The yoga of not doing yoga

Posted on: October 15th, 2015 By:
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I got really sick recently, and it shook me.  It was a beautiful morning and I woke in a lovely mood, feeling tuned into my heart and gentle with the world.  Though I had a nagging ache in my head and a rumble in my stomach, I figured my moon time was approaching, and all was well.

A few hours later, I was purging and shivering and shaking and unable to keep my head up long enough to drive myself home to bed.  A kind friend rescued me from the side of the road, and drove me to safety.

As you may imagine, yoga came off the docket for the next few days as I tended to the basics of sleeping and relearning to eat.  Each day I gained a little more strength, but I remained supremely gentle, discouraging even the simplest of stretches.  Beyond the physical reality of sickness, I noticed that the emotional toll of becoming unexpectedly ill was perhaps the most lingering symptom in my consciousness.  At the end of the week, I journeyed to staff Camp Grounded, a technology free adult summer camp (and the best thing EVER), and I found that my biggest fears involved trusting my own body to carry on as I hoped it would.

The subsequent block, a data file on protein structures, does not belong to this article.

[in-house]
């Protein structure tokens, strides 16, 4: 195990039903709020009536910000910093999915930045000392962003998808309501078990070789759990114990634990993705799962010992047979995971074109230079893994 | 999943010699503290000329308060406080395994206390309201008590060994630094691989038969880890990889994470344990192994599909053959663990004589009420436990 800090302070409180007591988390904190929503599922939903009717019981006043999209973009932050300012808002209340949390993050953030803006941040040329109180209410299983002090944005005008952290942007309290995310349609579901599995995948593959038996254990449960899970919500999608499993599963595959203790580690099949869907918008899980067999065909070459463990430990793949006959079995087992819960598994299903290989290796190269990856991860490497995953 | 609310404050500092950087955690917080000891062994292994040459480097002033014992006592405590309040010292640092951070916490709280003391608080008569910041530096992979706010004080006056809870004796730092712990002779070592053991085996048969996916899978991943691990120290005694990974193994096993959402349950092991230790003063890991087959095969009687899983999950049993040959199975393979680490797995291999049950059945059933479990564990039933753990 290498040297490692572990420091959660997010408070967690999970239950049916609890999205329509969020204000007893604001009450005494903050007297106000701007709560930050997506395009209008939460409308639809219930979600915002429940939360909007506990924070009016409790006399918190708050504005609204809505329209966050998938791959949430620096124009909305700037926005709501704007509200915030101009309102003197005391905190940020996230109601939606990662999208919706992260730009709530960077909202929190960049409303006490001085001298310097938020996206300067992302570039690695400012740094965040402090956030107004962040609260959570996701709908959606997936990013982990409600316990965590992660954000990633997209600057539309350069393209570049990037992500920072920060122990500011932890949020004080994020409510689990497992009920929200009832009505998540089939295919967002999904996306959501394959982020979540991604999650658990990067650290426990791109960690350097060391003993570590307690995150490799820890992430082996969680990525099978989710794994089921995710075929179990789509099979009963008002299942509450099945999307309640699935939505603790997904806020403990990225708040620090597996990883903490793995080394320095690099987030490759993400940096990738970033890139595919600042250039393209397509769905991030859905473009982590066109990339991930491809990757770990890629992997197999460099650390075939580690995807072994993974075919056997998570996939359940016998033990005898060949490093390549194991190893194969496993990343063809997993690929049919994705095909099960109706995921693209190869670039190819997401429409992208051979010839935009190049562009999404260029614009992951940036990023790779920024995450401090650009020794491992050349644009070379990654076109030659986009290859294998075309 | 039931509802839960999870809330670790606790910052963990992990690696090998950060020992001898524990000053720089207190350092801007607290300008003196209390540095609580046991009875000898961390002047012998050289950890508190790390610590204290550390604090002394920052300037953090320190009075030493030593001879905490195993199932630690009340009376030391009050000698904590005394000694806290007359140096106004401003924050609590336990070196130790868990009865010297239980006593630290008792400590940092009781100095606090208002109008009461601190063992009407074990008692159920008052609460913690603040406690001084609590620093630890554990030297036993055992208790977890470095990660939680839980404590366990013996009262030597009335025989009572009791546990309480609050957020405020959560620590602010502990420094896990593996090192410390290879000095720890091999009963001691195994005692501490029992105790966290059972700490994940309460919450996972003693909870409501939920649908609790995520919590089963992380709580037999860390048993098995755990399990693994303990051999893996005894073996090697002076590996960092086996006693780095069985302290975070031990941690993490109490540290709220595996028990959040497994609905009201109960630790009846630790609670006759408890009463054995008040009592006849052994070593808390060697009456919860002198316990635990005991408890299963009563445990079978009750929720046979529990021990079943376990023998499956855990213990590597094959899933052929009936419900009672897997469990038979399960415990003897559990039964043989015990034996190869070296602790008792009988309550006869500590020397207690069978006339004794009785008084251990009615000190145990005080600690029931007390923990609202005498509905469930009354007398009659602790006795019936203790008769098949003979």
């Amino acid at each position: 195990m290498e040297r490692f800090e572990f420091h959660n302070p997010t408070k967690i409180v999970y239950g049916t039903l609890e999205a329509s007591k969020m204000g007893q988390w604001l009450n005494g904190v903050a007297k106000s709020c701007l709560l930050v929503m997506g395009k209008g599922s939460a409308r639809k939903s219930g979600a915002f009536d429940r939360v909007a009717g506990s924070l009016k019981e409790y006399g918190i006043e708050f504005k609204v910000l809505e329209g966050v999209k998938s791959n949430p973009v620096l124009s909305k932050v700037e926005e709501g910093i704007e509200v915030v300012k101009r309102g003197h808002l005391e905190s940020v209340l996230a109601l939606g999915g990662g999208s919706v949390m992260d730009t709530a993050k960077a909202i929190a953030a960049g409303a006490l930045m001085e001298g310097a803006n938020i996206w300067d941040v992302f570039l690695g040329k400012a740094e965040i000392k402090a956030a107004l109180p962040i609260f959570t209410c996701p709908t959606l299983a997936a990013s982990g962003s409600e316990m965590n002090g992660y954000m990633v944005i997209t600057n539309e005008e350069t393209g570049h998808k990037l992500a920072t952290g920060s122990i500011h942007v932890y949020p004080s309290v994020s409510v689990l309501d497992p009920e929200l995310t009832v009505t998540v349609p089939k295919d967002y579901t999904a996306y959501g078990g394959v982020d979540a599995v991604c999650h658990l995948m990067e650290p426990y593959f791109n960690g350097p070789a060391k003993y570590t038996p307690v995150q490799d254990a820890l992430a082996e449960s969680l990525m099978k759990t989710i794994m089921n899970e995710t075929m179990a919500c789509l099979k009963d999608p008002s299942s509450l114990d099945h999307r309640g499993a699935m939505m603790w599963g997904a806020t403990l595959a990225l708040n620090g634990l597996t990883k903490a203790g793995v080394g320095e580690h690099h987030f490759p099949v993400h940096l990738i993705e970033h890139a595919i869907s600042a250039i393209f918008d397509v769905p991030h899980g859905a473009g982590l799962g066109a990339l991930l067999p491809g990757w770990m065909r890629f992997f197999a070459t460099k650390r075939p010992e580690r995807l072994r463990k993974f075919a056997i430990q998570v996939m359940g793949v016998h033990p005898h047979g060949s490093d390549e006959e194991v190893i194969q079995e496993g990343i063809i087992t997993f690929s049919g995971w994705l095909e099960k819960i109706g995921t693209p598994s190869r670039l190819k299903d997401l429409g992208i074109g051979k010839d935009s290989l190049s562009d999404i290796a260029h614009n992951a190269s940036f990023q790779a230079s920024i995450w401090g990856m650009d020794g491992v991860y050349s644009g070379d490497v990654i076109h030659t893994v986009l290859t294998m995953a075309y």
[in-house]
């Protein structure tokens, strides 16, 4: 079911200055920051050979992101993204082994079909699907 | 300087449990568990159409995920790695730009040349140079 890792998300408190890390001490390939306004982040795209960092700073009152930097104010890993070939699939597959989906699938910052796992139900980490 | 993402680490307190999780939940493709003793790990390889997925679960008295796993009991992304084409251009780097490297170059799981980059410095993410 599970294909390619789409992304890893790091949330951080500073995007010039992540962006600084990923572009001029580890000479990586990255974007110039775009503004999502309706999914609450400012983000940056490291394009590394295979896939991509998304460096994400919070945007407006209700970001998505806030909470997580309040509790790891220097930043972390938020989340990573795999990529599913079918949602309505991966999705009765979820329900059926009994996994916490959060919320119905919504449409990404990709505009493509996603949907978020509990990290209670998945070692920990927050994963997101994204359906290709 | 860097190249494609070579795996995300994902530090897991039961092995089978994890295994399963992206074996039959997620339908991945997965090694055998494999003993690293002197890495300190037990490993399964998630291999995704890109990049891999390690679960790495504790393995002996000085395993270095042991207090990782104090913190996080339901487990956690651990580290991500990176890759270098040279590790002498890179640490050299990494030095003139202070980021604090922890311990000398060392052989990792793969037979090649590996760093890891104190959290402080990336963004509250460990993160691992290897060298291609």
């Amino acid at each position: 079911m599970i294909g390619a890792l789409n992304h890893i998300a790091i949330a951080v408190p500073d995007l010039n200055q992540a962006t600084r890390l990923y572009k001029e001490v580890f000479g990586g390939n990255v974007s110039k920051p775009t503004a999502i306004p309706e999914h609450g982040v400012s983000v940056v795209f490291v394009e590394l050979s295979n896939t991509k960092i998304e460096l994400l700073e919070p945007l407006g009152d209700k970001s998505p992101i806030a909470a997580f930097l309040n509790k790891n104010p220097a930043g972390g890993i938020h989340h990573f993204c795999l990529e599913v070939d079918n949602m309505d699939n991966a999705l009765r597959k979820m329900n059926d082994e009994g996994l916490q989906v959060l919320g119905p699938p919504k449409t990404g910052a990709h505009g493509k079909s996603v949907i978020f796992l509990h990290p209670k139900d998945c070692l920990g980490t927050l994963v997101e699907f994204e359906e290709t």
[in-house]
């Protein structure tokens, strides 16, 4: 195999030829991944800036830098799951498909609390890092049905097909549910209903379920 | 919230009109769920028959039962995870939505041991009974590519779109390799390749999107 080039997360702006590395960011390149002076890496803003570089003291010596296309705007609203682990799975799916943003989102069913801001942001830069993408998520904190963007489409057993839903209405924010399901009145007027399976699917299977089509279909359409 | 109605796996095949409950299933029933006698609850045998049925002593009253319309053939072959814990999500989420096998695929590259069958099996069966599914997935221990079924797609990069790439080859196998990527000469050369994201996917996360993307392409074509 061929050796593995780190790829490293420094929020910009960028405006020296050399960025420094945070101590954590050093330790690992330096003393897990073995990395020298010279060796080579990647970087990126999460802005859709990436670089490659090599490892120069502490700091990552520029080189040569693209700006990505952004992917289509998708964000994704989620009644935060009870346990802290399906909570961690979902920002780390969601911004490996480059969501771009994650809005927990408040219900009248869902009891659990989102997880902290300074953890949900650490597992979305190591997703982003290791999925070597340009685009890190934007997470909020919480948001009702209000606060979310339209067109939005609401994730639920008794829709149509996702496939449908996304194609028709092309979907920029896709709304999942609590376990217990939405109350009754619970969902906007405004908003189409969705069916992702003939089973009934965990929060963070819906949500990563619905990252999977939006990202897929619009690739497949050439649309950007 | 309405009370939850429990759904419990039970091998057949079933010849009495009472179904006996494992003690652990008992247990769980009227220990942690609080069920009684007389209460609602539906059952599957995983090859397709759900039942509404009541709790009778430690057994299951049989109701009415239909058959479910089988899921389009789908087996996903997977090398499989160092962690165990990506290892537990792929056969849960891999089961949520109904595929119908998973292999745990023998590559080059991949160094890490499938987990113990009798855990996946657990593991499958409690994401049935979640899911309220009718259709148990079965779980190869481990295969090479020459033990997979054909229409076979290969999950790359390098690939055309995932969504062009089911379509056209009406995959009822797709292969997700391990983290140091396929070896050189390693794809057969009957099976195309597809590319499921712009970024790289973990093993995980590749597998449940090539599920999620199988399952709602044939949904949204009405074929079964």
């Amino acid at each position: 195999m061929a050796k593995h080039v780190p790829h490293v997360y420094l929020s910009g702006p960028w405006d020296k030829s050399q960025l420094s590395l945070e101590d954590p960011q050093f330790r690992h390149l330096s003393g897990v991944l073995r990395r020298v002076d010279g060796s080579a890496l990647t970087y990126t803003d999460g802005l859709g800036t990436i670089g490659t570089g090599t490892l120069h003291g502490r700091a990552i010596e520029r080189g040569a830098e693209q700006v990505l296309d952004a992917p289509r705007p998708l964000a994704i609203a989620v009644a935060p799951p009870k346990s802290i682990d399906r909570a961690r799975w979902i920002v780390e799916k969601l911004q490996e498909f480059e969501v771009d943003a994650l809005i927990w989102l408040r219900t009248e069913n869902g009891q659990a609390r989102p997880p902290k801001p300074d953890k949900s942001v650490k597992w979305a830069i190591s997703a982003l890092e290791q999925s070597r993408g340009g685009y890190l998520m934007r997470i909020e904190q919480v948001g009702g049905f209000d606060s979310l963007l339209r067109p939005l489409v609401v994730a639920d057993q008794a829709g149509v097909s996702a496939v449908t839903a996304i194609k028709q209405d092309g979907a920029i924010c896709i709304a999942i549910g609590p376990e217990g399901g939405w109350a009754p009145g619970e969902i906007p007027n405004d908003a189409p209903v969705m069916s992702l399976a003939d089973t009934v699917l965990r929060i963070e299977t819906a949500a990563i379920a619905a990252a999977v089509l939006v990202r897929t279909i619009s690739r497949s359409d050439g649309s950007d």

One morning, when I had skipped the early yoga on the green class and done my own gentle down-dog near the lake, I found myself walking around with a weight in my chest.  Listening, I took my healing bones into a meditation tent and cried and wept and released all of the fear and shock that had accumulated during the week of being sick.  This, I realized, was also yoga.  This was me showing up on the mat of my life to feel what was happening.  This was me tending to my physical, emotional, and spiritual reality.  And as I released many tears, I knew I was moments closer to my next practice.  Heck, I was inside my practice and tending to an emotional child’s pose, holding the small self that had reawakened old fears, coaxing her to come back into the strength of my adult body.                      childs-pose-yoga-robert-p-hedden

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